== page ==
A nice feature I discovered from ADB is the ability to record your screen. This is great for enhancing your bug reports, especially with animation issues. And again, I’d previously done this by recording one phone with another
adb shell screenrecord --bit-rate 6000000 /sdcard/myrecording.mp4
Again when you run this, you start it, do you action on the app, then stop it in the terminal and the mp4 will be saved to your phone, so then we have to download it to our computer like above.
I’ve also turned this into a script so it’s easier for me to utilise, you can also find this over on GitHub.
Android comes with a command called bugreport
This is really helpful for your developers. It basically takes a dump of the phone including logs, memory, processes and much more. Majority of it made absolutely no sense to me, but my developers were very appreciative of recieving it.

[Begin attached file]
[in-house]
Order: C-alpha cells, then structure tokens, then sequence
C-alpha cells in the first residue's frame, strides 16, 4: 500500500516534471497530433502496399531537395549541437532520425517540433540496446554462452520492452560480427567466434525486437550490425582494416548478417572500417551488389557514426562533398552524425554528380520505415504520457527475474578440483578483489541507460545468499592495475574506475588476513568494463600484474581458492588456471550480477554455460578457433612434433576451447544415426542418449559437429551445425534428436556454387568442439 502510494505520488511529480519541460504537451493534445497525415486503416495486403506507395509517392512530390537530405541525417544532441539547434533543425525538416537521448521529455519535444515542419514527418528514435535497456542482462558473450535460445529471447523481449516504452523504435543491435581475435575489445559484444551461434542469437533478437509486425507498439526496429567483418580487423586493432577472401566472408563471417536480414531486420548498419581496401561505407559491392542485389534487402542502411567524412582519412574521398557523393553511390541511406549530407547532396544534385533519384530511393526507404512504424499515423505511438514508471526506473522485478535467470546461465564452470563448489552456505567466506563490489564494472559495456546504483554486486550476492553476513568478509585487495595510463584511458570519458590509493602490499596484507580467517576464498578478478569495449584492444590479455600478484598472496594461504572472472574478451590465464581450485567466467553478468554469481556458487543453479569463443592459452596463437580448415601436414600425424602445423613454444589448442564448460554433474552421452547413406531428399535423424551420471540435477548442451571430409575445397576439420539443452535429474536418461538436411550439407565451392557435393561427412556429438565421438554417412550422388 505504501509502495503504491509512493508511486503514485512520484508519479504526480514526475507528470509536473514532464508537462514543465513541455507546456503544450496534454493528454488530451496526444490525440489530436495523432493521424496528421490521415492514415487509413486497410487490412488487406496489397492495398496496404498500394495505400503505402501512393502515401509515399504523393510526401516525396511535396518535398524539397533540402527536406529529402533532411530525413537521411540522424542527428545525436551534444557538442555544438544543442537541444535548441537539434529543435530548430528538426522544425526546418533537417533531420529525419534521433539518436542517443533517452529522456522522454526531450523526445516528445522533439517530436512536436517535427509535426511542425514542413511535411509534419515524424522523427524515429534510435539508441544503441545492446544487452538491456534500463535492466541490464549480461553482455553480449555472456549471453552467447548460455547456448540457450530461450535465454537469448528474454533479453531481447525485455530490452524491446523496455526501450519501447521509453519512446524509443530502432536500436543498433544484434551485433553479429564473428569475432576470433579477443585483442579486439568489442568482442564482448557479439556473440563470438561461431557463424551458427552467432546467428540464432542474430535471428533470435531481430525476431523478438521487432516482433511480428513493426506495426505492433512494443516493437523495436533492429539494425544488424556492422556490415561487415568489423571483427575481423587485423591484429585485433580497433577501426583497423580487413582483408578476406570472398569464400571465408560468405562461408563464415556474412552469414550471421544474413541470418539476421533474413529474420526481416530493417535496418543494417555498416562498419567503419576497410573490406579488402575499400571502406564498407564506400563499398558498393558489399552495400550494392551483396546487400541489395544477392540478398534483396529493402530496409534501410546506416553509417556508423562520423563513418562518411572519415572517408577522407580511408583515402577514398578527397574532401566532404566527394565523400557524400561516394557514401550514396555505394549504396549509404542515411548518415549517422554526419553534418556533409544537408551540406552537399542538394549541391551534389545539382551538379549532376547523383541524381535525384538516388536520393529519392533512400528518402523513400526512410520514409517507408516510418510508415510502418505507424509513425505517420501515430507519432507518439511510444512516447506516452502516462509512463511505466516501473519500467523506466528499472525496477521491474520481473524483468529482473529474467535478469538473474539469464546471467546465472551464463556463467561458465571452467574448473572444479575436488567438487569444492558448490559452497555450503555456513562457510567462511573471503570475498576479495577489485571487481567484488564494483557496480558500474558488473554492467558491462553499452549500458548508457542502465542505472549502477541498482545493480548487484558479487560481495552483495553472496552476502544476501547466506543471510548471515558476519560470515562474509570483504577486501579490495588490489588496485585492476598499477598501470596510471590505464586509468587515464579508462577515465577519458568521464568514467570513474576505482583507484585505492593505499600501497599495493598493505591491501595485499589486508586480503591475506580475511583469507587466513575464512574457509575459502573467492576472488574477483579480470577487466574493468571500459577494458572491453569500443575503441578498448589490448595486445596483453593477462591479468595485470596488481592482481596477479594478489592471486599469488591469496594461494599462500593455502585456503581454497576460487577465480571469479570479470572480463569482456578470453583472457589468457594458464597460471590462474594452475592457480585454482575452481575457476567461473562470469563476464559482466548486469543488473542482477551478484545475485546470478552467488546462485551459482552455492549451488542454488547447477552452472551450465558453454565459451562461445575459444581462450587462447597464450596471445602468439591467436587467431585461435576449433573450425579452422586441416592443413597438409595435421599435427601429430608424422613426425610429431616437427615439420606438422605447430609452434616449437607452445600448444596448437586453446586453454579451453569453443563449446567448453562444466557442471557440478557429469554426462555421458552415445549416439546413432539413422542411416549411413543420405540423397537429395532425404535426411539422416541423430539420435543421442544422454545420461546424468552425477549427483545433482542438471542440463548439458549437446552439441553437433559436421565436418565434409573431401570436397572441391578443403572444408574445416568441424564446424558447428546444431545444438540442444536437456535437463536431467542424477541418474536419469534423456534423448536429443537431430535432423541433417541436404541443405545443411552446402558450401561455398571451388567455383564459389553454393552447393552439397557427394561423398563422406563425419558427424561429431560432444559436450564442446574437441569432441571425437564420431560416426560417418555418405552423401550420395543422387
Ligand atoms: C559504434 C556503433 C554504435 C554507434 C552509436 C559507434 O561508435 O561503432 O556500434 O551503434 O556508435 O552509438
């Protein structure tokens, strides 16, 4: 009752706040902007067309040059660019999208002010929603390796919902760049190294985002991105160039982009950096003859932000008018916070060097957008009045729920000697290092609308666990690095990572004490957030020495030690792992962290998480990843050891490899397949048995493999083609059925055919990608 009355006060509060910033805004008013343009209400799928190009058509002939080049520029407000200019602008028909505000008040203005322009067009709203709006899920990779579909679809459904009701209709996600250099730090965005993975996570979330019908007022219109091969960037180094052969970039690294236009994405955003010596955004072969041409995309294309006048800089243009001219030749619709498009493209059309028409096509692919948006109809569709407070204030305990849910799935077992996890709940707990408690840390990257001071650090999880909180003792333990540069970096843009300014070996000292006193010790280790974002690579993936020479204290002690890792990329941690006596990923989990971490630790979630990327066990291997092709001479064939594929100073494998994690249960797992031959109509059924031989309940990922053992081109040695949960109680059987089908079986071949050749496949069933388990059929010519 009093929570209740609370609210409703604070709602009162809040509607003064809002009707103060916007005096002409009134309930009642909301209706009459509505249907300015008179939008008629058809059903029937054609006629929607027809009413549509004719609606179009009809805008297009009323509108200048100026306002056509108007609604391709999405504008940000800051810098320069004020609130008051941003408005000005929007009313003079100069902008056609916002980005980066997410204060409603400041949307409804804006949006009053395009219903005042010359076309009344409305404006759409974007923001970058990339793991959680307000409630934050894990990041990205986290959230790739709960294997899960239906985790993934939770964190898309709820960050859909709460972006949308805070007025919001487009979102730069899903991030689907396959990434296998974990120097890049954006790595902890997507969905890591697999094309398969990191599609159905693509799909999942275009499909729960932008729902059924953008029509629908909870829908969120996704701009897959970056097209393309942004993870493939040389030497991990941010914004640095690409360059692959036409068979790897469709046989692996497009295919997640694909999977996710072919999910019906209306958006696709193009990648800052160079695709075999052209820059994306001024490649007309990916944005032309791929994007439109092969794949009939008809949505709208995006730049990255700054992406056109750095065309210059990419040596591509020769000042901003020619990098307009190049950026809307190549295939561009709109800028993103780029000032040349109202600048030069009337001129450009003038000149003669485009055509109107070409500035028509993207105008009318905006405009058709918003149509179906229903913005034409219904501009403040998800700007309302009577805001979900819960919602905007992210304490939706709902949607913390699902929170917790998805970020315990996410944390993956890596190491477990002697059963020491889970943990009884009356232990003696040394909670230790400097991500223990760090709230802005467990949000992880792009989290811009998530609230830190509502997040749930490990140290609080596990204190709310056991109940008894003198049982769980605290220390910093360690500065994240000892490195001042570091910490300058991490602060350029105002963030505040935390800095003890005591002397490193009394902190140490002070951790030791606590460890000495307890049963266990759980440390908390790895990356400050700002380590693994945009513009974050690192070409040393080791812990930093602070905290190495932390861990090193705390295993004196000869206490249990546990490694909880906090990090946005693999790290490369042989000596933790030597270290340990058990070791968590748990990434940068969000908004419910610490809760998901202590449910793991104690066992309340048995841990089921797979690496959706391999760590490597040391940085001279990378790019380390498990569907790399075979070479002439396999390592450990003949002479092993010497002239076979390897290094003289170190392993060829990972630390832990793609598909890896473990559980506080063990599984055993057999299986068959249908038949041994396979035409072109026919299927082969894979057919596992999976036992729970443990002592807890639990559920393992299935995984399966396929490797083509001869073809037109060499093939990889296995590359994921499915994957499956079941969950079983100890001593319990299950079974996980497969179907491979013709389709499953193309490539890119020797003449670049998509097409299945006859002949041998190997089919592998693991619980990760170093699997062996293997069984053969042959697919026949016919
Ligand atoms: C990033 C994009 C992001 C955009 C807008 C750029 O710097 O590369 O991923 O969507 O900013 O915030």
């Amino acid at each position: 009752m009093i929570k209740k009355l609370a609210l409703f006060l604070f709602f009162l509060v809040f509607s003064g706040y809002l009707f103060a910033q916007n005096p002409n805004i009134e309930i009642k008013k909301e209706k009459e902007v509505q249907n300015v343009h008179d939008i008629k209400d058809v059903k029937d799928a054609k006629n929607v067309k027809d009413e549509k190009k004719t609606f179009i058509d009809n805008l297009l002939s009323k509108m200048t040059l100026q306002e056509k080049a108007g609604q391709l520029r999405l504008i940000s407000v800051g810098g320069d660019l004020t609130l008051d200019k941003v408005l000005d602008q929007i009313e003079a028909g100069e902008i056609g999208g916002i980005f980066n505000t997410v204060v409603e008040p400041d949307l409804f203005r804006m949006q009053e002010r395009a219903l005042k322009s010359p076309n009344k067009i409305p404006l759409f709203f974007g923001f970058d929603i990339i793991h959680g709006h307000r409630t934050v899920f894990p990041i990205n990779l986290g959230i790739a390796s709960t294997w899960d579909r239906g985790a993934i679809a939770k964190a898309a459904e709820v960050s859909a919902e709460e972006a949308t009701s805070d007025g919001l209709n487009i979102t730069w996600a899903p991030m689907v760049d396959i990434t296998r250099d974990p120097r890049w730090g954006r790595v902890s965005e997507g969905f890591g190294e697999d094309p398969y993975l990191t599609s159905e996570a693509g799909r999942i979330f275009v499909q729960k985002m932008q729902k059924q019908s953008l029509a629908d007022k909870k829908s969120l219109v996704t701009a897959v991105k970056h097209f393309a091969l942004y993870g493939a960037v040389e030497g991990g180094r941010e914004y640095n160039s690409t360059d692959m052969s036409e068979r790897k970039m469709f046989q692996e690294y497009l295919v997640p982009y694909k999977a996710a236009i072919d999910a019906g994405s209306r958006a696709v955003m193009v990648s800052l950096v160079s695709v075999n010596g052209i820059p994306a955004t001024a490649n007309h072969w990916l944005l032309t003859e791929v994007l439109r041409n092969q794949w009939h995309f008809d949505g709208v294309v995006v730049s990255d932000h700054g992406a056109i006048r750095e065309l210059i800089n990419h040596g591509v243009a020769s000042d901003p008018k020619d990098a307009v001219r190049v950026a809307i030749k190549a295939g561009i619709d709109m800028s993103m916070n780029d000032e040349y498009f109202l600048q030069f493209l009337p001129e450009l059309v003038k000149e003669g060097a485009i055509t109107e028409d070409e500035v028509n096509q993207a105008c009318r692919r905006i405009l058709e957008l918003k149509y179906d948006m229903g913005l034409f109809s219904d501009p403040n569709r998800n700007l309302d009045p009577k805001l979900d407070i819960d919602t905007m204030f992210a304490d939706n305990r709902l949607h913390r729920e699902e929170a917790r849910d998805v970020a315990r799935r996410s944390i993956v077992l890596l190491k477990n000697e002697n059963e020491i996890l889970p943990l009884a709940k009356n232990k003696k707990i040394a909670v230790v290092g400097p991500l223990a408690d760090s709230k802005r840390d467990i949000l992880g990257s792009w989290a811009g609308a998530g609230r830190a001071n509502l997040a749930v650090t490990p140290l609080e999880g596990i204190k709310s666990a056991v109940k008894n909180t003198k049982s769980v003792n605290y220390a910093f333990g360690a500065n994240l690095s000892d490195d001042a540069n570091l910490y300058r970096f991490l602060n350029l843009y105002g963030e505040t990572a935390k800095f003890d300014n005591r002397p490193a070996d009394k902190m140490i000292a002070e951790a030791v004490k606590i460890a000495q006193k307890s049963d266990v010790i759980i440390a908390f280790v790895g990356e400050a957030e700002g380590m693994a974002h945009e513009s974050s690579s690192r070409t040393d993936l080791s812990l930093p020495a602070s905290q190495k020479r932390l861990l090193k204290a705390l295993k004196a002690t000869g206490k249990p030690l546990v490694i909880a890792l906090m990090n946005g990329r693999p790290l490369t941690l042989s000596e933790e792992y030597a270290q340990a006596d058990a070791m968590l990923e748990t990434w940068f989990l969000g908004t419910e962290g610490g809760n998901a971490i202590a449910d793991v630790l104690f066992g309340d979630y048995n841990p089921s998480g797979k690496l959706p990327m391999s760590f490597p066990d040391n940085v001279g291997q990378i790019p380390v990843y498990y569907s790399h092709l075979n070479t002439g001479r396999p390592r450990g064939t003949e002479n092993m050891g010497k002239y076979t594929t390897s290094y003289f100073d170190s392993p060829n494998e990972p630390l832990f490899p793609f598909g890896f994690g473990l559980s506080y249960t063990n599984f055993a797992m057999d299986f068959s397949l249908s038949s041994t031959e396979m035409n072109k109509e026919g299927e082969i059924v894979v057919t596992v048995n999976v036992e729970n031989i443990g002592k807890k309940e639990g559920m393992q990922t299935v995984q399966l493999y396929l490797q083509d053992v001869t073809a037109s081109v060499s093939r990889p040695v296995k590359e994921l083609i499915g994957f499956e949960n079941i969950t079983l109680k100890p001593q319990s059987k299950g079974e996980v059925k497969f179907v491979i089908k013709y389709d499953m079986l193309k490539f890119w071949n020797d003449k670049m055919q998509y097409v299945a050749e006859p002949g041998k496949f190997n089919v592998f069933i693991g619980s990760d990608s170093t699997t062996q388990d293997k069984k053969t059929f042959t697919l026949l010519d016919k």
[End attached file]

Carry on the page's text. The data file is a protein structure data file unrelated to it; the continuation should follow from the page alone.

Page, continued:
This will print the logs from the device to the Terminal. Again very useful for enhancing your bug reports. You can also take advantage of BASH and tail this straight to a file, adb logcat > mylogs.txt.
All the above can be accessed without a Terminal using Android Studio if you prefer a GUI. With your device connected go to View > Tool Windows > Logcat.
From here you’ll be able to see the logs, take screenshots and record the app.
The final thing I demoed was Android Profiler. You can find this like the above at View > Tools Windows > Android Profiler. With this you can monitor CPU, Memory and Network usage. I would regularly have this open while doing Exploratory Testing, as it would help me identify potential memory/CPU spikes, as well as excessive network usage which could cost our users a lot in data!
If you are testing Android applications, I strongly encourage you to explore ADB/Android Studio, it’s like having Android superpowers! Utilising ABD saved me hours, especially around installing new versions. I blogged about a nice solution using Appium and ADB a while back now. As well as the simple things of taking screenshots went from 60-90 seconds to 10. That time really adds up over a release!